In fall 1987, Randy Shilts published his second book, "And the Band Played on: Politics, People, and the AIDS Epidemic." The jacket proclaimed that "the epidemic spread widely because the federal government put budget ahead of the nation's welfare; health authorities placed political expediency before the public health; and scientists were more often more concerned with international prestige than saving lives." In the Prologue Shilts wrote, "The bitter truth was that AIDS did not just happen to America-it was allowed to happen by an array of institutions, all of which failed to perform their appropriate tasks to safeguard the public health." This essay reviews the controversial book published by Randy Shilts 30 years ago in light of some of the events that have followed. First, the context and content of the book-and reactions to its publication-are summarized. Secondly, several major developments after publication of the book are noted. Thirdly, a critical assessment of the author and his work is offered in an era when some politicians and physicians in the United States are imagining "an AIDS-free generation."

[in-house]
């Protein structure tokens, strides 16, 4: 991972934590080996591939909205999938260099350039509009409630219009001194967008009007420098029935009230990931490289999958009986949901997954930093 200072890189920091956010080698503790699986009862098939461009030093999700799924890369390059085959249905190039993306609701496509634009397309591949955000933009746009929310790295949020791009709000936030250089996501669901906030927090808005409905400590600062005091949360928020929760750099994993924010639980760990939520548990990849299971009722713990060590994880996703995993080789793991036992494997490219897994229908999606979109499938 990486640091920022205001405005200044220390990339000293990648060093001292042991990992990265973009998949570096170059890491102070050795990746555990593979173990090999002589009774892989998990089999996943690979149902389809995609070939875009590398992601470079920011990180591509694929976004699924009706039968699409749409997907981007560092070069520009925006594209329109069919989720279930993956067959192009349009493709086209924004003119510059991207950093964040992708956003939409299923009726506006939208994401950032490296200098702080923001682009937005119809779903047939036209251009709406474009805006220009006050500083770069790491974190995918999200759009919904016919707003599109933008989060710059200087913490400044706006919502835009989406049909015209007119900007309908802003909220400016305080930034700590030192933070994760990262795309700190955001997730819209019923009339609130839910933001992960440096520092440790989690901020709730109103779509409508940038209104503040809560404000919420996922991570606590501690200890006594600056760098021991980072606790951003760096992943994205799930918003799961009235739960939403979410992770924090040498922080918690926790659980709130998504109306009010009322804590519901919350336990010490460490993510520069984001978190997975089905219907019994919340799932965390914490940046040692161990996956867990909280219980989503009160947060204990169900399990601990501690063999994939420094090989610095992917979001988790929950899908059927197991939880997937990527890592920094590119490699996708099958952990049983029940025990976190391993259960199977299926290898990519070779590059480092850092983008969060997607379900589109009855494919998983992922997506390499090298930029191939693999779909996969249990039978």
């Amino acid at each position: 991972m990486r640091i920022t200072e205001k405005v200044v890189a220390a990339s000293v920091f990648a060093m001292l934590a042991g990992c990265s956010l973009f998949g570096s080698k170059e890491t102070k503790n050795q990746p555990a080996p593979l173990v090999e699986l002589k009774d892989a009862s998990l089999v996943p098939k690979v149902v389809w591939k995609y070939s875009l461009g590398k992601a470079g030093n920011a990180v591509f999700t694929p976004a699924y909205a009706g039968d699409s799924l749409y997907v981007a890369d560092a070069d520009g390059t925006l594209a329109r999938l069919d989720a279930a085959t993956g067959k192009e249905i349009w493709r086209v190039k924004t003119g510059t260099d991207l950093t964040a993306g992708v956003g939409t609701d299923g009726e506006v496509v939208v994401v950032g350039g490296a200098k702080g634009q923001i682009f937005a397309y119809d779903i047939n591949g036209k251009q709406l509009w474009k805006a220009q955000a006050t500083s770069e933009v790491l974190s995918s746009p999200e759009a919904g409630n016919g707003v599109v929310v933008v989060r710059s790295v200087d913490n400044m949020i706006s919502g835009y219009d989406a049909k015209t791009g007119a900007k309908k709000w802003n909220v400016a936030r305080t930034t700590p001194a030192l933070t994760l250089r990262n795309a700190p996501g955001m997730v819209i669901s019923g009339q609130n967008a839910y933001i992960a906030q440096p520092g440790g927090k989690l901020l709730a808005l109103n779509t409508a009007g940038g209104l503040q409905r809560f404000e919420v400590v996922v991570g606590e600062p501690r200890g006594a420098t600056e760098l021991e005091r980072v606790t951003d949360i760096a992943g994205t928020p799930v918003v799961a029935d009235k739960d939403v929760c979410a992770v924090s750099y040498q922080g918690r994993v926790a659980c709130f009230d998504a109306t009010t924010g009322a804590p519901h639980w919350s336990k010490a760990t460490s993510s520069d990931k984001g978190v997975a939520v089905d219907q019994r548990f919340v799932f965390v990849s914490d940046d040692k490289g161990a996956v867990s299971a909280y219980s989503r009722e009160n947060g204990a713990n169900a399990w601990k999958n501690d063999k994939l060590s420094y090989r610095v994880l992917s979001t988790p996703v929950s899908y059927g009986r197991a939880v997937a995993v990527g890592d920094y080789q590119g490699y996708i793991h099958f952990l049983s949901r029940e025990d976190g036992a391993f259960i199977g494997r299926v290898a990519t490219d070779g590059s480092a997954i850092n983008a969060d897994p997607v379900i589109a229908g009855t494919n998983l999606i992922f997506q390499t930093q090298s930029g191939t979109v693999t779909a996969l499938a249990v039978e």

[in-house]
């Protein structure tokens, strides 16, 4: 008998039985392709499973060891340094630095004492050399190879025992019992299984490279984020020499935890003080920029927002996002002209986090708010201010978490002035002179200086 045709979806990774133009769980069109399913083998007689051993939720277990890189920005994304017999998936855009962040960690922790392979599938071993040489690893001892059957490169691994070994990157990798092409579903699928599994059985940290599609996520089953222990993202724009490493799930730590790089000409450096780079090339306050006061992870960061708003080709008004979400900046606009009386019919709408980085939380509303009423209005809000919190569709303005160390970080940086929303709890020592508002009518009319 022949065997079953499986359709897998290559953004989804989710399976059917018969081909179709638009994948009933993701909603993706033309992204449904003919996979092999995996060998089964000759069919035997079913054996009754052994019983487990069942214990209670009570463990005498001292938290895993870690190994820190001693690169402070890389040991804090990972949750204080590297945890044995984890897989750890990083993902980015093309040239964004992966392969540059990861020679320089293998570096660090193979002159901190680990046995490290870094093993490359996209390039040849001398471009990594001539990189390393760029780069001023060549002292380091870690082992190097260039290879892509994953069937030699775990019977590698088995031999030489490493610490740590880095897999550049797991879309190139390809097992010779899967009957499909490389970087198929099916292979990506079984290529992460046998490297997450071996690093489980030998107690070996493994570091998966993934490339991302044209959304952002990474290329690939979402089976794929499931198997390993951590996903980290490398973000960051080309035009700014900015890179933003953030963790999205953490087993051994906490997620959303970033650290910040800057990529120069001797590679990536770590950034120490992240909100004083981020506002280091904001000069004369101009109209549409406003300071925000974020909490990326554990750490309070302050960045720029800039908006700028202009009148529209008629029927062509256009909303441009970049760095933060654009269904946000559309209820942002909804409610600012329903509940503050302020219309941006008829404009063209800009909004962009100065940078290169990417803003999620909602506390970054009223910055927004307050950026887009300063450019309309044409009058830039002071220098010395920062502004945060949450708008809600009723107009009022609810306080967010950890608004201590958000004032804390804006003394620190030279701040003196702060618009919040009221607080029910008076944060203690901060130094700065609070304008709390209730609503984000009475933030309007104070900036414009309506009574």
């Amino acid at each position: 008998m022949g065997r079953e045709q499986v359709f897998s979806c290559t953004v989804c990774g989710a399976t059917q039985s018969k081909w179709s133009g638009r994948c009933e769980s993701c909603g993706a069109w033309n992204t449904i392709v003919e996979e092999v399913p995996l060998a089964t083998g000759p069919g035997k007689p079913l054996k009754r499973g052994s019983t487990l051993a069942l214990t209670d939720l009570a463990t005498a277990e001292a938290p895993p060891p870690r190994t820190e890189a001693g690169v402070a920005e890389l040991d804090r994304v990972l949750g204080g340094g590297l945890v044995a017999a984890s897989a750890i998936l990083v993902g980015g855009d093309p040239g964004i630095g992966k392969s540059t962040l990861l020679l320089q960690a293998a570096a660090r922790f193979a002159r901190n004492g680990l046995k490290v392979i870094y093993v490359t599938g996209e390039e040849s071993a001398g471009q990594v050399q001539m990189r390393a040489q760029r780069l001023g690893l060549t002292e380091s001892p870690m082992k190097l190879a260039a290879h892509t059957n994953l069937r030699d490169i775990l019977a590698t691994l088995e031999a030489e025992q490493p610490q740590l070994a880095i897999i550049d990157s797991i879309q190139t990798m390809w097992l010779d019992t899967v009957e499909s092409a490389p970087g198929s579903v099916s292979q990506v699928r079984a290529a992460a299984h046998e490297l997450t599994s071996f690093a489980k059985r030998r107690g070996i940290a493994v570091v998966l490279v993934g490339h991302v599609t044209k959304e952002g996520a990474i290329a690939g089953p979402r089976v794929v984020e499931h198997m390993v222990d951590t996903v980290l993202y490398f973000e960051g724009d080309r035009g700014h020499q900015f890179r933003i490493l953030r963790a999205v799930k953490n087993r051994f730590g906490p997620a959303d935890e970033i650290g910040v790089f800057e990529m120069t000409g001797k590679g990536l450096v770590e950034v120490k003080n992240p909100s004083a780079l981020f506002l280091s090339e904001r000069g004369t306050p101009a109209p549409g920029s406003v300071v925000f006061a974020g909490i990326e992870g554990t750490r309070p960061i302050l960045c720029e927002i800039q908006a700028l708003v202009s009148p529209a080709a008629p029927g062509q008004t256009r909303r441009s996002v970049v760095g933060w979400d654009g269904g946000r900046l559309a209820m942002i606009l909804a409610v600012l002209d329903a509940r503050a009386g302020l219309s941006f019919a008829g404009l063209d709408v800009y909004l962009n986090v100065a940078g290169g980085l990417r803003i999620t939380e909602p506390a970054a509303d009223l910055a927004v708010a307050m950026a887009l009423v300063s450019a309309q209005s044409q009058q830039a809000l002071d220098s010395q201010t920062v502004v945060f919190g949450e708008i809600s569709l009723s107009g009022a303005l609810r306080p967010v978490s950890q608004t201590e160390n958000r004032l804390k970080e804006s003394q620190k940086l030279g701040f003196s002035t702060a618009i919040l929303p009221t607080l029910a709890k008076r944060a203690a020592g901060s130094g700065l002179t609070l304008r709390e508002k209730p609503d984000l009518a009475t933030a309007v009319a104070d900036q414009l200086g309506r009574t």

Keywords: Disease prevention; HIV epidemic; LGBT history.